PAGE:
A consortium of scientists has just published an atlas of remarkable images of three human organs, each vital in their own way, showing how cell types are arranged and interact.

The result: Glittering, kaleidoscopic blueprints lit up by fluorescent dyes that reveal new intimacies about our bodies and reshape our understanding of human biology and disease like never before.

As you can see in the diagram below, researchers generated the cell atlases in three ways.

Illustration of tissue samples prepared on slides for imaging using three different methods.
Single-cell atlases of (a) the placenta, (b) the intestine, and (c) the kidney were generated in three ways. (Vento-Tormo & Vilarrasa-Blasi, Nature, 2023)

One team, led by Washington University nephrologist Sanjay Jain, used single-cell transcriptomics methods, which reveal how the genetic instructions encoded in DNA are read in individual cells, to map the kidney.

Another group headed up by genomicist Michael Snyder at Stanford School of Medicine mapped the intestine with fluorescent antibodies bound to tissue sections, imaged under the microscope.

And a third team peered into what scientists have described as "arguably the most important organ of the body, but paradoxically the most poorly understood" – the placenta.

Stanford University pathologist Michael Angelo and colleagues imaged slices of placental tissue treated with metal ions chemically linked to antibodies capable of latching onto signature compounds on the surfaces of cells, focusing on samples where placental cells had attached to the wall of the uterus.

Sequence of images showing placental cells during early stages of pregnancy.
Maternal cells in the uterus wall remodel themselves during early pregnancy to accommodate the placenta. (Greenbaum et al., Nature, 2023)

By imaging multiple samples at different stages of this process, from 6 to 20 weeks' gestation, researchers plotted interactions between placental cells and the mother's immune cells and arteries – both of which adjust to accommodate the placenta.

We can see, in exquisite detail, how this remodeling process "allows peaceful coexistence between genetically distinct maternal uterine and fetal placental cells," according to two cell biologists at the Wellcome Sanger Institute, Roser Vento-Tormo and Roser Vilarrasa-Blasi, who penned a commentary about the collection of new papers.

Two fluorescent microscopy images of placental cells at 6 and 16 weeks.
Placental cells during early pregnancy: at 6 (left) and 16 weeks (right). (Greenbaum et al., Nature, 2023)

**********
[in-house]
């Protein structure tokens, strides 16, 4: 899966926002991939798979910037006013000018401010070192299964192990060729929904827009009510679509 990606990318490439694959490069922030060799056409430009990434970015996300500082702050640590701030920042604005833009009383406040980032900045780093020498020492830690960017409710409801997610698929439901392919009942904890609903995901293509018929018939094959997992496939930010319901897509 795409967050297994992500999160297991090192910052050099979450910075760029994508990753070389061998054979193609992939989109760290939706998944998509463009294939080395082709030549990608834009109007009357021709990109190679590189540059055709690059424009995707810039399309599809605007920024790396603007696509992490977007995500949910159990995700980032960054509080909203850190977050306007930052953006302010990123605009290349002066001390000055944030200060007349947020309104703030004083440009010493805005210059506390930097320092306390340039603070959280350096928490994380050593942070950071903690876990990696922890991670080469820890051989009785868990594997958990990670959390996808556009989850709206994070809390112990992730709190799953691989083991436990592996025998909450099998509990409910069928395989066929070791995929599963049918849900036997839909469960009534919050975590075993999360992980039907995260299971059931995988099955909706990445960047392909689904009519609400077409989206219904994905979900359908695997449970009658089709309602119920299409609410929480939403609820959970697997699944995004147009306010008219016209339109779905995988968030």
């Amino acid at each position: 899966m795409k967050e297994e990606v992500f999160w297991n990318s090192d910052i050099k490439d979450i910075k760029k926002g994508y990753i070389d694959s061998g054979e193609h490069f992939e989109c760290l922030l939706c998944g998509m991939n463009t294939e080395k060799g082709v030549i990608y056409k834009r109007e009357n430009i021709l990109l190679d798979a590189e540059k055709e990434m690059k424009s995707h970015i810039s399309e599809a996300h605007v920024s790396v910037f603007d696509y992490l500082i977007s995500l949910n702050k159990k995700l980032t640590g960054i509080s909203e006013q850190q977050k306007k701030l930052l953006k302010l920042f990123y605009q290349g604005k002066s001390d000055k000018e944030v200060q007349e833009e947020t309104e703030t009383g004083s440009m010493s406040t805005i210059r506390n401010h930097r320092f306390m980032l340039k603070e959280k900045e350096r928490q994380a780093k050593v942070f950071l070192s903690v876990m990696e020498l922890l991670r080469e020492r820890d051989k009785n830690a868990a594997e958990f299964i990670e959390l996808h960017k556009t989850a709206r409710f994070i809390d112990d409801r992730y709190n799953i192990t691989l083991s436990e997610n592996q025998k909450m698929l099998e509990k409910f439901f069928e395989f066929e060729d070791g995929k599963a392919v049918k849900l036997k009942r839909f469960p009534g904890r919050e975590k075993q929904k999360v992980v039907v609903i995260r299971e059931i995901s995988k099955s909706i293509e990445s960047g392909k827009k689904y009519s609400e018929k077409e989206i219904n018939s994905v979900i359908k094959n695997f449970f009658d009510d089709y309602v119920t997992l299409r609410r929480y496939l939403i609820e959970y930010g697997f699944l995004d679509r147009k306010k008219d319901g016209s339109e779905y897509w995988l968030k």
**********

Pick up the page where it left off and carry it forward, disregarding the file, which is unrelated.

As for the intestine, this meters-long organ is where millions of microbes jostle about, ultra-processed foods trigger inflammation, and cells are plugged into the body's 'second brain'.

Snyder's team discovered drastic shifts in how cells were arranged along the length of the intestine. They sketched out distinct neighborhoods stacked with immune cells ready to launch into action and stumbled upon new subtypes of epithelial cells that line the gut.

Further imaging of the ruffled surfaced of the intestine and its layers could reveal new insights about how inflammatory bowel diseases, mood disorders, or even neurodegenerative diseases develop.

Fluorescent microscopy image of intestinal wall with insert of a typical histology section, for comparison.
New imaging techniques helped piece together a cell atlas of the intestine. Insert shows a typical histology section for comparison. (Michael Snyder/Hickey et al., Nature, 2023)

Kidneys, too, do so much for the body. They pump blood to clean it of toxins and waste products, but often fail or become diseased and need replacing.

Sampling more than 90 kidneys, Jain and colleagues outlined communication channels between cells and located cells in which repair pathways become defective during acute kidney injury or chronic kidney disease.

"We looked at how kidney cells are organized, their molecular identities, and how they shift from healthy to diseased states," explains Jain, who led the kidney imaging study.

"With this knowledge, we can start thinking about the drugs or small molecule targets that can prevent progression to disease or promote recovery from injury."

Bear in mind these images were taken using a small number of precious samples generously donated by people undergoing surgery and volunteering to participate in research.

A much harder task will be appreciating the structural differences in organs that exist between different groups and populations that can have real health consequences, even when we're all made to roughly the same body plan.

The papers and the accompanying commentary have been published together in Nature.